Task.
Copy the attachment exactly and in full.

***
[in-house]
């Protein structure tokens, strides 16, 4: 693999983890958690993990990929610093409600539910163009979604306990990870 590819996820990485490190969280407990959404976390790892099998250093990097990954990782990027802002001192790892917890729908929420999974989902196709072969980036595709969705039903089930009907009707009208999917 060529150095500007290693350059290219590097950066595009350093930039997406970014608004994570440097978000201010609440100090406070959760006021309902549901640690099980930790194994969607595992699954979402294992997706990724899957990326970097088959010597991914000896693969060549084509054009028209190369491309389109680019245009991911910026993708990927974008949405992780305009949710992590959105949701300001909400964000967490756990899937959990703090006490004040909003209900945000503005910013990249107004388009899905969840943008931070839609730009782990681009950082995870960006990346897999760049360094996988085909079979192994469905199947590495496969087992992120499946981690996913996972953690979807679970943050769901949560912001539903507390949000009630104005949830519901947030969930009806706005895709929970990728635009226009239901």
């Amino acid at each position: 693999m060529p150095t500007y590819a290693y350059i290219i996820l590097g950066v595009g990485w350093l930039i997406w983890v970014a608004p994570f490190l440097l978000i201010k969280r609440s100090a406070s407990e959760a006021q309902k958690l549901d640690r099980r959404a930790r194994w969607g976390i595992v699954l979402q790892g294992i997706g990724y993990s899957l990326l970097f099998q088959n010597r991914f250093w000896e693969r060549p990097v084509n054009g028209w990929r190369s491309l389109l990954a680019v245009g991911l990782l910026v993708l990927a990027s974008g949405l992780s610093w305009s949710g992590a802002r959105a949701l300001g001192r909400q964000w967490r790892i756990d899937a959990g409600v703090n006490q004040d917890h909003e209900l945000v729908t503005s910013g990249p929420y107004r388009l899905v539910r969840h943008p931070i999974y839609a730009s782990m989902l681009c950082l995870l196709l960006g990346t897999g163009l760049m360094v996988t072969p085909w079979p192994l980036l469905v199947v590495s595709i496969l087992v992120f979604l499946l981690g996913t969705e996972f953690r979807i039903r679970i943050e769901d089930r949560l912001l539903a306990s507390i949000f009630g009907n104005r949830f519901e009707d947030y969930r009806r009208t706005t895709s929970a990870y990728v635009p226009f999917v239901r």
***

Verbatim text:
[in-house]
């Protein structure tokens, strides 16, 4: 693999983890958690993990990929610093409600539910163009979604306990990870 590819996820990485490190969280407990959404976390790892099998250093990097990954990782990027802002001192790892917890729908929420999974989902196709072969980036595709969705039903089930009907009707009208999917 060529150095500007290693350059290219590097950066595009350093930039997406970014608004994570440097978000201010609440100090406070959760006021309902549901640690099980930790194994969607595992699954979402294992997706990724899957990326970097088959010597991914000896693969060549084509054009028209190369491309389109680019245009991911910026993708990927974008949405992780305009949710992590959105949701300001909400964000967490756990899937959990703090006490004040909003209900945000503005910013990249107004388009899905969840943008931070839609730009782990681009950082995870960006990346897999760049360094996988085909079979192994469905199947590495496969087992992120499946981690996913996972953690979807679970943050769901949560912001539903507390949000009630104005949830519901947030969930009806706005895709929970990728635009226009239901």
């Amino acid at each position: 693999m060529p150095t500007y590819a290693y350059i290219i996820l590097g950066v595009g990485w350093l930039i997406w983890v970014a608004p994570f490190l440097l978000i201010k969280r609440s100090a406070s407990e959760a006021q309902k958690l549901d640690r099980r959404a930790r194994w969607g976390i595992v699954l979402q790892g294992i997706g990724y993990s899957l990326l970097f099998q088959n010597r991914f250093w000896e693969r060549p990097v084509n054009g028209w990929r190369s491309l389109l990954a680019v245009g991911l990782l910026v993708l990927a990027s974008g949405l992780s610093w305009s949710g992590a802002r959105a949701l300001g001192r909400q964000w967490r790892i756990d899937a959990g409600v703090n006490q004040d917890h909003e209900l945000v729908t503005s910013g990249p929420y107004r388009l899905v539910r969840h943008p931070i999974y839609a730009s782990m989902l681009c950082l995870l196709l960006g990346t897999g163009l760049m360094v996988t072969p085909w079979p192994l980036l469905v199947v590495s595709i496969l087992v992120f979604l499946l981690g996913t969705e996972f953690r979807i039903r679970i943050e769901d089930r949560l912001l539903a306990s507390i949000f009630g009907n104005r949830f519901e009707d947030y969930r009806r009208t706005t895709s929970a990870y990728v635009p226009f999917v239901r």